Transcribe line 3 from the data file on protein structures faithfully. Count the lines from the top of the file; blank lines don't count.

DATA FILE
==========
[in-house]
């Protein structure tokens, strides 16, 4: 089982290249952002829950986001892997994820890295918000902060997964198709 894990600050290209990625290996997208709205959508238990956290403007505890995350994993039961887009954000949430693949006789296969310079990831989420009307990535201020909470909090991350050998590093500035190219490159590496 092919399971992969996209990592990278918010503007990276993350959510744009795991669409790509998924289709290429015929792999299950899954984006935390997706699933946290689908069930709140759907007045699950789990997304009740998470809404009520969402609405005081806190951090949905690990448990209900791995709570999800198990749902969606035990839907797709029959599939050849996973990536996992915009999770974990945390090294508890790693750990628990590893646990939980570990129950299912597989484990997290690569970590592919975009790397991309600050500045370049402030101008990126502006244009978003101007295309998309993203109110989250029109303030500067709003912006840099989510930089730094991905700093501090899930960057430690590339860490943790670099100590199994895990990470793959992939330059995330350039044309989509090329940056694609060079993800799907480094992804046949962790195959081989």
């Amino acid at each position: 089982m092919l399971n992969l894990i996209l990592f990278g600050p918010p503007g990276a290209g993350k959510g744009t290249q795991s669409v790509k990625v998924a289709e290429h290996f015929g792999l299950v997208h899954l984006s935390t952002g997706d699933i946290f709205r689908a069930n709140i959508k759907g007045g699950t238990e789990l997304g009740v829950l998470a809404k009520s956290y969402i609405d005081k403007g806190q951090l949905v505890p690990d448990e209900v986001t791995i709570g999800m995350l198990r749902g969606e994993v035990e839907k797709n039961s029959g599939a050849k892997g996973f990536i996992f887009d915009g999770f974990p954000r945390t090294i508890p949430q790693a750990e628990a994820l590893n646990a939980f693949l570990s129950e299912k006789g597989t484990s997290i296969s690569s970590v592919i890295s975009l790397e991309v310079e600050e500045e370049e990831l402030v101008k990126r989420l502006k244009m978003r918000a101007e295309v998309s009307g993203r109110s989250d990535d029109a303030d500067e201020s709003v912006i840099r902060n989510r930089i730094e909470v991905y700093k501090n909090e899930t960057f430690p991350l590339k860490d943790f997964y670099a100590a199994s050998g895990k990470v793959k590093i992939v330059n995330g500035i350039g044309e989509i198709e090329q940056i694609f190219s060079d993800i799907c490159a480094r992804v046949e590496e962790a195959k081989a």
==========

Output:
């Amino acid at each position: 089982m092919l399971n992969l894990i996209l990592f990278g600050p918010p503007g990276a290209g993350k959510g744009t290249q795991s669409v790509k990625v998924a289709e290429h290996f015929g792999l299950v997208h899954l984006s935390t952002g997706d699933i946290f709205r689908a069930n709140i959508k759907g007045g699950t238990e789990l997304g009740v829950l998470a809404k009520s956290y969402i609405d005081k403007g806190q951090l949905v505890p690990d448990e209900v986001t791995i709570g999800m995350l198990r749902g969606e994993v035990e839907k797709n039961s029959g599939a050849k892997g996973f990536i996992f887009d915009g999770f974990p954000r945390t090294i508890p949430q790693a750990e628990a994820l590893n646990a939980f693949l570990s129950e299912k006789g597989t484990s997290i296969s690569s970590v592919i890295s975009l790397e991309v310079e600050e500045e370049e990831l402030v101008k990126r989420l502006k244009m978003r918000a101007e295309v998309s009307g993203r109110s989250d990535d029109a303030d500067e201020s709003v912006i840099r902060n989510r930089i730094e909470v991905y700093k501090n909090e899930t960057f430690p991350l590339k860490d943790f997964y670099a100590a199994s050998g895990k990470v793959k590093i992939v330059n995330g500035i350039g044309e989509i198709e090329q940056i694609f190219s060079d993800i799907c490159a480094r992804v046949e590496e962790a195959k081989a």